Dressler's syndrome is a type of pericarditis inflammation of the sac surrounding the heart (pericardium). Dressler's syndrome is believed to be an immune system response after damage to heart tissue or to the pericardium, from events such as a heart attack, surgery or traumatic injury. Also called postmyocardial infarction syndrome, it typically occurs 3 weeks to several months after the surgery. Dressler’s syndrome was first described in 1956. It is characterised by pleuritic chest pain, low-grade fever and pericarditis (autopsy shows localised fibrinous pericarditis), which may be accompanied by pericardial effusion. It tends to follow a benign clinical course. It is thought to be immune-mediated.
The symptoms for Dressler's syndrome are as follows:
• Pleuritic pain may be associated with pleurisy and pleural effusion.
• Significant pericardial effusion can cause cardiac tamponade.
• Inflammation can result in constrictive pericarditis.
• Fatigue, malaise, fever, chest pain, pleurisy, pneumonia, and left shoulder pain
Diagnostic evaluation may reveal an elevated sedimentation rate, leukocytosis, eosinophilia, pericarditis, and pleural effusions. The pain may initially suggest a further episode of angina or myocardial infarction. Pleuritic chest pain may also suggest pneumonia or pulmonary embolism. The different diagnosis that are performed are as follows:
Echocardiogram: Sound waves produce an image of your heart, helping your doctor to see if fluid is collecting around it.
Electrocardiogram: Electrical impulses in your heart are recorded through wires attached to your skin. Certain changes in the electrical impulses can indicate pressure on your heart. But electrocardiogram readings may be abnormal after heart surgery, so your doctor likely won't rely on this one test for a diagnosis of Dressler's syndrome.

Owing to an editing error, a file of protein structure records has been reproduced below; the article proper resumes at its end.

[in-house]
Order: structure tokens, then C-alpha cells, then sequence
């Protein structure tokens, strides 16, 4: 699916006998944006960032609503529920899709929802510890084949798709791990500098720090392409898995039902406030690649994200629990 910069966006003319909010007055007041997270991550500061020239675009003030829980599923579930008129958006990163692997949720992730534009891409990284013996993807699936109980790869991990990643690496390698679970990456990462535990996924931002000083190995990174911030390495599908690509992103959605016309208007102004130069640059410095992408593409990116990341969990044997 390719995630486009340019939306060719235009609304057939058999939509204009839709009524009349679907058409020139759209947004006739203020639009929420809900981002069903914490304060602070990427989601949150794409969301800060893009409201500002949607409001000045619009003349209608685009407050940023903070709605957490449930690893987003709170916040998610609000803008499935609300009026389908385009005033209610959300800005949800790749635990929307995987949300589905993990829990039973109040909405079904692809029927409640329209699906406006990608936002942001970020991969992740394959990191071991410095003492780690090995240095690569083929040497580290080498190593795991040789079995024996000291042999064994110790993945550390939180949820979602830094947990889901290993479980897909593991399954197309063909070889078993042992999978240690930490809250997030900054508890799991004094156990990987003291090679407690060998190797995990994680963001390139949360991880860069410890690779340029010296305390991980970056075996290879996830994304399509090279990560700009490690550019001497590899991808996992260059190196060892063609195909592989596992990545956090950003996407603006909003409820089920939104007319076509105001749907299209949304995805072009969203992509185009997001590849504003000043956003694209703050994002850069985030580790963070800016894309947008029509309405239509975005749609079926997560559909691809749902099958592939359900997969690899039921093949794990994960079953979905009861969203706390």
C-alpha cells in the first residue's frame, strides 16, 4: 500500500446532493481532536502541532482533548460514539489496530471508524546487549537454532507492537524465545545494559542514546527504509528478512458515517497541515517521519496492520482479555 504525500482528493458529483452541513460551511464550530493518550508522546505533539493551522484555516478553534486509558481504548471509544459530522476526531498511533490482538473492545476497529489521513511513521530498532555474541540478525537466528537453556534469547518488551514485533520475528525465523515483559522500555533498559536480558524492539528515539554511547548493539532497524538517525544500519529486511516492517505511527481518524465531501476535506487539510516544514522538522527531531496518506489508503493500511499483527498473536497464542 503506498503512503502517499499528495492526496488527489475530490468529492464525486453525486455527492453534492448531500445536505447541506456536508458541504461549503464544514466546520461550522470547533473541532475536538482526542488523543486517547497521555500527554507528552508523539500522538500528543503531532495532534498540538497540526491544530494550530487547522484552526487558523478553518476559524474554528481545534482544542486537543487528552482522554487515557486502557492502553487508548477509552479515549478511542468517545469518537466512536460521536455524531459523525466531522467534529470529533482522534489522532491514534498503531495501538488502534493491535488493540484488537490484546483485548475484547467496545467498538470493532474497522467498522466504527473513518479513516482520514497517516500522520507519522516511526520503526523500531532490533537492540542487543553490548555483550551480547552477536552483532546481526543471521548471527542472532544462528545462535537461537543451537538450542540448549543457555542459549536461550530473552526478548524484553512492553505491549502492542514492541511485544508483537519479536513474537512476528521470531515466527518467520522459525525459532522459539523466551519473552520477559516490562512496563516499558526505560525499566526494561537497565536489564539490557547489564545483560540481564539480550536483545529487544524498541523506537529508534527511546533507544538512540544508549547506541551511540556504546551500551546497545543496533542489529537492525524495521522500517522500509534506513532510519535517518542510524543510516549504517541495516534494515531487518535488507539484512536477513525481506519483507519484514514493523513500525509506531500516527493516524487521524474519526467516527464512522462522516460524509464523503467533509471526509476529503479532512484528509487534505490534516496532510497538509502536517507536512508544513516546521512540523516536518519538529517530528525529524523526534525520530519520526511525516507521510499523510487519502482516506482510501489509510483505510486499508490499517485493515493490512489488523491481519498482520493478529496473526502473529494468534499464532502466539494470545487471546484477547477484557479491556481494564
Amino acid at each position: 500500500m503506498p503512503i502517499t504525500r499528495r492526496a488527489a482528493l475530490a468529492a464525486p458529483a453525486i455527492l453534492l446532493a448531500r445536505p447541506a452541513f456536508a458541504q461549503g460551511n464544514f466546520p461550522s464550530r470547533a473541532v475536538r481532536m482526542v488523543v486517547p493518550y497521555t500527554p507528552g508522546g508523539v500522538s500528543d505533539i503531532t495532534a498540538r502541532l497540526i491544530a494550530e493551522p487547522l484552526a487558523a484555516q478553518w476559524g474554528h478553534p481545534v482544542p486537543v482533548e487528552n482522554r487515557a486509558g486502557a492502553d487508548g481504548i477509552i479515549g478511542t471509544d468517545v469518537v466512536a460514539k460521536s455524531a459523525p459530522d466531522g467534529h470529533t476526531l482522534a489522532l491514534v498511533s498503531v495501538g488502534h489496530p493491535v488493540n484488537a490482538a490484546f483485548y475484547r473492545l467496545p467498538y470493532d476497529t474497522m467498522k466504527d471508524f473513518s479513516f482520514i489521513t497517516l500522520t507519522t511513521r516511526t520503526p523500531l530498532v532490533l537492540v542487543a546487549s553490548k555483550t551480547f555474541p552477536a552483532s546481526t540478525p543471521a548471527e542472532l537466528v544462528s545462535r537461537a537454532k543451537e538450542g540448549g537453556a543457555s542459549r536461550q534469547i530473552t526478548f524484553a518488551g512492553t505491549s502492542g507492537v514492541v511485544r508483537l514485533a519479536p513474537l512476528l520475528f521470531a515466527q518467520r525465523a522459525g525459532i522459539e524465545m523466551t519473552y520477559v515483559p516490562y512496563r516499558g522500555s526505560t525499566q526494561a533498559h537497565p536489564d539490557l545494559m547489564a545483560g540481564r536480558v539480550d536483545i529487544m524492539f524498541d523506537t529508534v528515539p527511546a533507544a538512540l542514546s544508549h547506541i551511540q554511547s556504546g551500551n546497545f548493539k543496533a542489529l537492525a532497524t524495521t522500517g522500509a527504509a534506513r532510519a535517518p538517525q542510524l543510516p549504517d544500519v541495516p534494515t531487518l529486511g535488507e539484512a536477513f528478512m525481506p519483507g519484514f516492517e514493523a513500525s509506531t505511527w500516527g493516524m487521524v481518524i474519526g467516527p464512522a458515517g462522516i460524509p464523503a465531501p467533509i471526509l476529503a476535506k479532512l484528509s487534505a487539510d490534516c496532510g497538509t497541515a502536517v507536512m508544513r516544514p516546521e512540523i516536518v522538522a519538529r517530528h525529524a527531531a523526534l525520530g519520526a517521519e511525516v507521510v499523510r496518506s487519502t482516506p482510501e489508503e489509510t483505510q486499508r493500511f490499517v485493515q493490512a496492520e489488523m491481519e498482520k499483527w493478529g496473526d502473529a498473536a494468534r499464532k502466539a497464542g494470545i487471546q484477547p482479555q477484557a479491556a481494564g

Blood tests: The results of certain tests can indicate inflammatory activity that's consistent with Dressler's syndrome.
Generally the drugs are administered to reduce pain and inflammation such as aspirin,Ibuprofen,Naproxen, Colchichine and some corticosteroids are also used.
The original paper by Dressler in 1956 suggested an incidence of 3-4% of all cases of acute myocardial infarction. It is now much rarer, probably due to modern methods of management of an acute myocardial infarction. If a person has had a previous episode, it is more likely to recur. It seems more likely to occur after a large infarct. Estimated frequencies vary from 2-30% of patients undergoing surgery that involves opening of the pericardium.Postpericardiotomy syndrome is uncommon in infants, but the frequency increases in children and adults to as much as 30%.